If you experience tinnitus – a ringing, buzzing or humming in your ears – you know it can affect your quality of life.
Tinnitus is common. About 20 million Americans deal with ringing in the ears. That’s why it’s important to learn about treatment options, so you can address your discomfort.
What is Tinnitus Sound Therapy?
It’s a therapeutic technique that uses external sounds to alter your brain’s response to tinnitus. Your brain can trigger physical and emotional responses to tinnitus, including anxiety, an increased heart rate, perspiration, difficulty concentrating and fatigue.
Tinnitus sound therapy teaches your brain not to respond by associating the ringing or buzzing with a neutral sound like ocean waves or rain falling. Exposing your brain to the same sounds in different environments allows it to break away from the negativity associated with your tinnitus.
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Types of Sound Therapy
Habituation: This process teaches your brain to reclassify tinnitus as a sound it can disregard, like background noise. Habituation employs constant, neutral sounds to reduce your sensitivity to the ringing, humming, whooshing or buzzing. You’ll need to play a neutral sound for several hours throughout the day and while you sleep.
Masking: This technique involves playing sounds over your tinnitus symptoms to mask the volume, especially during a tinnitus spike. You can use white noise machines or music to completely or partially block out the ringing in your ears.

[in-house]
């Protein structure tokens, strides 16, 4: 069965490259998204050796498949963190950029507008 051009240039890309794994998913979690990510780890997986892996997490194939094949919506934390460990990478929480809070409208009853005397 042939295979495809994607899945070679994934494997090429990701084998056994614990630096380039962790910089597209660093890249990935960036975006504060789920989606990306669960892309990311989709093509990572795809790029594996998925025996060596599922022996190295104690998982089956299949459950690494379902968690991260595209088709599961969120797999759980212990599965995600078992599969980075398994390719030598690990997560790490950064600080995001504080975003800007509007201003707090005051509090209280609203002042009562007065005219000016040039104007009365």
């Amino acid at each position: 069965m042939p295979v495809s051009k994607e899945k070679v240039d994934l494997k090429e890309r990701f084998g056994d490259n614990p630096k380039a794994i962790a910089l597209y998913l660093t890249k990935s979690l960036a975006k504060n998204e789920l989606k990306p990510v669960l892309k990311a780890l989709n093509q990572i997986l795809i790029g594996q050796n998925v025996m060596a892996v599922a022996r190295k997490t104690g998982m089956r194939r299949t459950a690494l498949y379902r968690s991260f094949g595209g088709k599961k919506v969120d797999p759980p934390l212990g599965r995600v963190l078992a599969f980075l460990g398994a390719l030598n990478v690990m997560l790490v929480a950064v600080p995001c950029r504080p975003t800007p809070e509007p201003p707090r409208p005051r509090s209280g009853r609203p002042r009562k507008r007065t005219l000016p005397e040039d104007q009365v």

Distraction: Like masking, distraction uses a specific sound to draw your attention away from your tinnitus symptoms. You may also use visual cues and images to distract you from the sound in your ears.
Neuromodulation: This technique uses sounds at specific pitches and frequencies to neutralize the hyperactivity your brain experiences during a tinnitus episode. Neuromodulation delivers targeted stimulation to alter nerve activity that’s triggered by tinnitus.
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Who Can Benefit from Sound Therapy?
Anyone can use sound therapy, whether they have temporary or chronic tinnitus. Sound therapy can help you learn to regulate your physical and emotional responses to tinnitus, which is important for people of all ages. You should consult a trained audiologist who specializes in tinnitus management to ensure you receive appropriate treatment.
Other Tinnitus Treatment Options
Hearing aids: Tinnitus is often a symptom of hearing loss, so wearing hearing aids can ease the ringing in our ears and improve your sound perception. Hearing aids increase the volume of ambient sounds, which can mask your tinnitus symptoms. Some hearing aids even come with masking programs specifically designed to negate the effects of tinnitus.
Cognitive-behavioral therapy: Managing your emotional reaction to your tinnitus can ease the overall impact of your symptoms. Cognitive-behavioral therapy helps you correct negative emotional responses that occur in response to the ringing in your ears. You’ll learn to change automatic negative thoughts and redirect your energy toward a neutral or positive mindset.